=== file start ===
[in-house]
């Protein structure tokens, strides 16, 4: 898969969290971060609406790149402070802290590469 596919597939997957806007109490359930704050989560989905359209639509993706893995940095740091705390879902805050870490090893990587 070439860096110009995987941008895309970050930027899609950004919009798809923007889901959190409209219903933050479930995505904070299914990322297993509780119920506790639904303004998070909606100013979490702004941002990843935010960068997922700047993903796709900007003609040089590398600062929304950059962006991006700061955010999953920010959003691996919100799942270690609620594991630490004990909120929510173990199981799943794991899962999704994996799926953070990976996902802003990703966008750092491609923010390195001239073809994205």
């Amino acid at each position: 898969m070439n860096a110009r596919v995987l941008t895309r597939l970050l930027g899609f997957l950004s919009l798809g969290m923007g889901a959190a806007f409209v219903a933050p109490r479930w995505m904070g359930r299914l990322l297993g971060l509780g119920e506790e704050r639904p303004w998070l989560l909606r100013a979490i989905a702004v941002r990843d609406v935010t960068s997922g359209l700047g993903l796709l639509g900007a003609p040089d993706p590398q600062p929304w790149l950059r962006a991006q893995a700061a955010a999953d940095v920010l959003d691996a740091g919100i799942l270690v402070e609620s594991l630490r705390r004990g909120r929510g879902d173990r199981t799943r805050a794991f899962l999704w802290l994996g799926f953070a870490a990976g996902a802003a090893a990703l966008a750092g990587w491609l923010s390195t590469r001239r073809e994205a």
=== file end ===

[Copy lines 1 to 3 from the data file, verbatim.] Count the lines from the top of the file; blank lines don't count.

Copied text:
[in-house]
């Protein structure tokens, strides 16, 4: 898969969290971060609406790149402070802290590469 596919597939997957806007109490359930704050989560989905359209639509993706893995940095740091705390879902805050870490090893990587 070439860096110009995987941008895309970050930027899609950004919009798809923007889901959190409209219903933050479930995505904070299914990322297993509780119920506790639904303004998070909606100013979490702004941002990843935010960068997922700047993903796709900007003609040089590398600062929304950059962006991006700061955010999953920010959003691996919100799942270690609620594991630490004990909120929510173990199981799943794991899962999704994996799926953070990976996902802003990703966008750092491609923010390195001239073809994205």
């Amino acid at each position: 898969m070439n860096a110009r596919v995987l941008t895309r597939l970050l930027g899609f997957l950004s919009l798809g969290m923007g889901a959190a806007f409209v219903a933050p109490r479930w995505m904070g359930r299914l990322l297993g971060l509780g119920e506790e704050r639904p303004w998070l989560l909606r100013a979490i989905a702004v941002r990843d609406v935010t960068s997922g359209l700047g993903l796709l639509g900007a003609p040089d993706p590398q600062p929304w790149l950059r962006a991006q893995a700061a955010a999953d940095v920010l959003d691996a740091g919100i799942l270690v402070e609620s594991l630490r705390r004990g909120r929510g879902d173990r199981t799943r805050a794991f899962l999704w802290l994996g799926f953070a870490a990976g996902a802003a090893a990703l966008a750092g990587w491609l923010s390195t590469r001239r073809e994205a």